Blank cheque on Nkandla home

2012-10-06 00:00

CAPE TOWN — Government has in effect given a blank cheque for the upgrades and improvement to President Jacob Zuma’s private home in KwaZulu-Natal.

Media speculations estimate that at least R203 million has already been spent on Zuma’s homestead in Nkandla, but this amount is probably a lot higher, as several state departments that have done work on the complex did not report their expenses.

Cosatu’s anti-graft watchdog, Corruption Watch, yesterday said it wants Public Works Minister Thulas Nxesi to explain the R203 million upgrade of the Nkandla homestead and it wants answers by next Friday.

Nxesi has reportedly suggested that the leaking of the documents about the multi-million revamp was related to the ANC’s power struggle ahead of the party’s elective conference in Mangaung.

Mandisa Fatyela-Lindie, acting director-general of Public Works, yesterday told a media conference that the department’s budget for the Zuma construction project formed part of the department’s “prestige portfolio”.

He said any amount spent as part of this portfolio was “classified”.

Other departments all had the same excuses for not making public how much tax revenue had been spent on the president’s Nkandla home — one of four homes the department maintains for Zuma.

Sister paper Beeld has, however, investigated the department’s annual reports for the past two financial years, from which it seems Public Works started using the secret prestige portfolio only in 2010/11.

The reports lists that the department spent R67,2 million as part of this secret account in the financial year that ended on March 31, 2012.

In the previous financial year, the amount was R71 million, bringing the prestige portfolio total to R138,2 million.

It is not clear whether all the money was spent on Zuma’s Nkandla homestead.

The department simply lists that the money was used for construction work.

Fatyela-Lindie told the media: “You can try your luck” with the Auditor-General (A-G), whose office audited the classified information.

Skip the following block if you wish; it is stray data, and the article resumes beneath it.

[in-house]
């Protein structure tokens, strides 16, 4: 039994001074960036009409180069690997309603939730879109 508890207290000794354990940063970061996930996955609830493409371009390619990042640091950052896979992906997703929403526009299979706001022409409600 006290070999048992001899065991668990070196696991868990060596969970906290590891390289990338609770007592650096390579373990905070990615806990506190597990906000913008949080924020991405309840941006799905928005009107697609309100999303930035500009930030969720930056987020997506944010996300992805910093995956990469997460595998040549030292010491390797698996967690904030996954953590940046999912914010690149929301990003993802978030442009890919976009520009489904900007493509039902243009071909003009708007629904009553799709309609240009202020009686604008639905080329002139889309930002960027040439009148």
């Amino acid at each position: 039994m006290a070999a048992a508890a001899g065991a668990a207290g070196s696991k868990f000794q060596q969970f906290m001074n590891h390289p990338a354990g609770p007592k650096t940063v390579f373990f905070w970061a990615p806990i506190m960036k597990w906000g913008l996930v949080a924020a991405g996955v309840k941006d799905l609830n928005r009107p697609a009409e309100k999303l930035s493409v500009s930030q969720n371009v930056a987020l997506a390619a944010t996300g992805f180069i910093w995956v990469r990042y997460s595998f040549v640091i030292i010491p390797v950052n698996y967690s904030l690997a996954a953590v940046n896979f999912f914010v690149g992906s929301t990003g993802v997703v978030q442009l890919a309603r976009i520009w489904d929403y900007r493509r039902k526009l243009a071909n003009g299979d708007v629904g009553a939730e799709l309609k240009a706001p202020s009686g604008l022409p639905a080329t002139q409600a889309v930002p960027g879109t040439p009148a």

Nxesi said the work and the secrecy surrounding it was allowed by the ministerial handbook and several laws, like the National Key Points Act of 1980 and several defence acts. The Witness reported yesterday that the ministerial handbook limits security alterations to R100 000, and only on privately-owned homes.

The Nkandla homestead is not privately owned, but built on land owned by the Ingonyama Trust.

Cosatu’s Corruption Watch yesterday said Nxesi must explain the discrepancy between the R100 000 the ministerial handbook permits as the maximum amount of money that can be spent on the president’s security arrangements, and the R202,9 million government is spending on Zuma’s sprawling rural home.

The organisation also wants to know how the money will be used,

Corruption Watch executive director David Lewis said the organisation was asking questions because it wanted ministers in government to account for their actions.

“We want him to explain his decisions as the minister concerned. We want leaders in the public and private sector to account for the use of public resources,” he said.

Nxesi said a security analysis of the complex had shown that construction work on Zuma’s private home was needed.

Nxesi said the work included new roads built to facilitate access to main routes; housing for security and government officials and airforce personnel.

A medical clinic and a fire station was also built and both are staffed 24 hours a day.

Two helicopter landing stations were built as well as extensive sewerage works.

Nxesi — whose department received a qualified audit from the A-G this year — told the media he has started an investigation to determine how sister paper City Press had got hold of the “secret documents” that brought the millions being spent on Zuma’s homes to the public eye.

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